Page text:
HUMZA Yousaf has accused Scottish Labour of “sitting on their hands” while "the Tories are undermining the Scottish Parliament at every opportunity."

The First Minister’s criticism came as his Welsh counterpart criticised the UK Government for using the Internal Market Act to force the exclusion of glass in the Scottish Deposit Return Scheme. 

Mark Drakeford said the use of the legislation - designed to ensure frictionless trade across England, Scotland, Wales and Northern Ireland after Brexit - raised “very serious questions”.

Wales is planning on pushing ahead with their own DRS which would include glass. 

However, in their letter to the Scottish Government last Friday, the UK Government said that all schemes across the UK "will need to align on which containers are in scope."

This means Wales, like Scotland, will almost certainly need to exclude glass to obtain an exemption from the UK Internal Market Act. 

READ MORE: Gordon Brown unveils his Alliance for Radical Democratic Change

Mr Drakeford said he was “considering the implications” of the decision for the Welsh Government.

“I would dispute the use of the IMA for these purposes and if they were to invoke it, there would be very serious questions for the UK Government.


“Why so late in the day?"

“The English Government is the outlier here," he added.

The SNP leader said that while the Welsh Labour Party were standing up for devolution, there was “nothing but silence” from Anas Sarwar.

There has been much focus on Labour’s position on the constitution in recent days, partly because of pressure from Gordon Brown. 

The former prime minister launched his new Alliance for Radical Democratic Change at a rally in Edinburgh on Thursday, bringing together Mr Drakeford, Mr Sarwar, and Greater Manchester Mayor Andy Burnham, and West Yorkshire Mayor Tracy Brabin.

The new group comes six months after a report released by Mr Brown on the future of the UK, which included 40 recommendations for “constitutional, social, economic and political reform.”

The new Alliance will add to the pressure on Sir Keir Starmer to keep constitutional reform as a priority ahead of the next general election

One of the suggestions put forward by the ex-MP for Kirkcaldy and Cowdenbeath in his report was for elected provosts in Scottish cities.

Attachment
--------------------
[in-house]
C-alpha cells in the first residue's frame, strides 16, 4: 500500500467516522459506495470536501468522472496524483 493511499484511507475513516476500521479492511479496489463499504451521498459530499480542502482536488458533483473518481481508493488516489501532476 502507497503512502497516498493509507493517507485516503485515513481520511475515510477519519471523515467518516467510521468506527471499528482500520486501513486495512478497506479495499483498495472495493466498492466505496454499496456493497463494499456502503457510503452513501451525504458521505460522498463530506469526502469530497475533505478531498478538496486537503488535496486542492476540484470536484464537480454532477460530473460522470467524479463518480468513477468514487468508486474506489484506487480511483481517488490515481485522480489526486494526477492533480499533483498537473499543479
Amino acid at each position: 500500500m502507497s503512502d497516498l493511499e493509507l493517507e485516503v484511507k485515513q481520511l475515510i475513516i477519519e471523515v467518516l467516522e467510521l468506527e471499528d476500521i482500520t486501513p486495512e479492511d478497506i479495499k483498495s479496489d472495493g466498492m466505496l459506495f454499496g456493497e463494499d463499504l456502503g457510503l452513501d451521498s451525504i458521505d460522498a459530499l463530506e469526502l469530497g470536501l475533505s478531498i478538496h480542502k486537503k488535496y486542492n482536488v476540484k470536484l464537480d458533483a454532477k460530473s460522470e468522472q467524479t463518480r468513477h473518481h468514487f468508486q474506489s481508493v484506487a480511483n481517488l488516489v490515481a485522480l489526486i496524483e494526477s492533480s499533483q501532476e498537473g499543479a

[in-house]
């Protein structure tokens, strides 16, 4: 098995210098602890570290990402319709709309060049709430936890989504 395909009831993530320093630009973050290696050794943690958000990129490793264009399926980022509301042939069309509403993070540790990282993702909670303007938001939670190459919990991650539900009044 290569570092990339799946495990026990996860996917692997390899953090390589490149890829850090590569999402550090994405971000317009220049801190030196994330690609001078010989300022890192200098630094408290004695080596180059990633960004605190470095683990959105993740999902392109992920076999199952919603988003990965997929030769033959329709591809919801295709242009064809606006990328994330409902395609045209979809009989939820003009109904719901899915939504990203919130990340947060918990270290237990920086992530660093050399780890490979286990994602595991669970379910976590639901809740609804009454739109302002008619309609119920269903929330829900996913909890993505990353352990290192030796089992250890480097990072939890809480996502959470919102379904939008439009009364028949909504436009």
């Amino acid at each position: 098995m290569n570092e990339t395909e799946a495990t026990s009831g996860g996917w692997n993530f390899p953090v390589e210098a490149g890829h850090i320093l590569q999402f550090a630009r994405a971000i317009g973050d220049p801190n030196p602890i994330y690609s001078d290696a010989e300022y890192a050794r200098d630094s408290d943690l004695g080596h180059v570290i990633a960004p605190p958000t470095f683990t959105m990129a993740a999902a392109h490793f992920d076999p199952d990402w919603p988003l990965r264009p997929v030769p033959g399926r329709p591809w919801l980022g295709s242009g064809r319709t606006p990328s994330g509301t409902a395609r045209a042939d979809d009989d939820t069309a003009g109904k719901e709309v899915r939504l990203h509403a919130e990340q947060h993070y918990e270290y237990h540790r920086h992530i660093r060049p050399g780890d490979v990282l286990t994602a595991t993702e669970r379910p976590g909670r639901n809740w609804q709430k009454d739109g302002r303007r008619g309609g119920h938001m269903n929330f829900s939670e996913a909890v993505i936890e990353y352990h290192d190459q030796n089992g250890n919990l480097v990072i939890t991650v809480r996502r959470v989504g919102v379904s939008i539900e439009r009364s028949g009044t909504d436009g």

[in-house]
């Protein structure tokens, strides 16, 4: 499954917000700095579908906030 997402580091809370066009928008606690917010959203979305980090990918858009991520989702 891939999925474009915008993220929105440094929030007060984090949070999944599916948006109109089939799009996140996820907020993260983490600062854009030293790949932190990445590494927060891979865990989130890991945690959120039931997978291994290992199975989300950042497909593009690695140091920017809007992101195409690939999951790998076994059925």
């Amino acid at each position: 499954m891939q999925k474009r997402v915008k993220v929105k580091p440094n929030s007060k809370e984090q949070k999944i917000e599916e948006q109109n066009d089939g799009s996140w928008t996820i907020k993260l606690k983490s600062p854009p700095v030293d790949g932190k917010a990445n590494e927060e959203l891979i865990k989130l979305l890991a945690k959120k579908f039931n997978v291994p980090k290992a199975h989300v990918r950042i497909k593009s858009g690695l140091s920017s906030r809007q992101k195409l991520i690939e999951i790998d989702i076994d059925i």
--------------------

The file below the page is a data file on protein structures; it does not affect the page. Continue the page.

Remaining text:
Yesterday, Mr Burnham said the recommendation “just makes sense.”

He said it could lead to greater collaboration between businesses and cities in Scotland and England without the need for national governments.

READ MORE: Elected provosts in Scottish cities 'just makes sense'

Speaking to the Press Association as he visited Alexander Dennis’s Larbert site on Friday to see the first 50 new “Bee Network” buses for Greater Manchester, Mr Burnham said he could sympathise with the SNP’s anxiety over the reach of the government in Westminster.

The Herald:

“I’ve had my frustrations and to be honest with you, I feel like I understand the sentiments in Scotland better because we all have our frustrations about the way Westminster treats the rest of the UK, the regions in England but also Scotland, Wales and Northern Ireland.

“I think people may not realise in Scotland how much we feel the same in the north of England."

Mr Burnham also backed the demand for further devolution in Scotland, saying that if he could "pick up the phone to the elected mayors or provost of Edinburgh, Glasgow, Aberdeen or Dundee" they would "all start working more.”

READ MORE: Poll: Should Scotland have directly elected provosts?

Mr Yousaf will be campaigning in his Glasgow Pollok seat today, talking to constituents about the need for independence "built on the principles of a wellbeing economy."

Speaking ahead of the stop, the First Minister said: “There has never been a more important time for the people of Scotland to seize the opportunities of independence and escape Westminster.

“The current UK political system is broken and has failed to support people in Scotland during a Westminster cost-of-living crisis.

“On top of the damage being inflicted by cruel Westminster policies, the Tories are undermining the Scottish Parliament at every opportunity and Labour are sitting on their hands – the SNP is the only party prepared to stand up and defend devolution.

“Today, I’ll be taking the SNP’s positive vision for an independent Scotland built on the principles of a wellbeing economy that puts working families first – rather than big business – where our democracy is protected and strengthened.”

Pamela Nash, chief executive of Scotland in Union, and Labour's candidate for Motherwell and Wishaw, said: “There is no positive economic case for leaving the UK.

“If Humza Yousaf has honest conversations with people in Glasgow he will tell them that independence would reduce the money available for our NHS and hit the poorest the hardest and that we’re stronger together as part of the UK.

“But frankly given the cost-of-living crisis, the NHS waiting times crisis, the funding crisis facing community services, and the climate crisis, his constituents will wonder why on earth he is banging on about independence.

"It’s time for the people’s priorities, not the SNP’s.”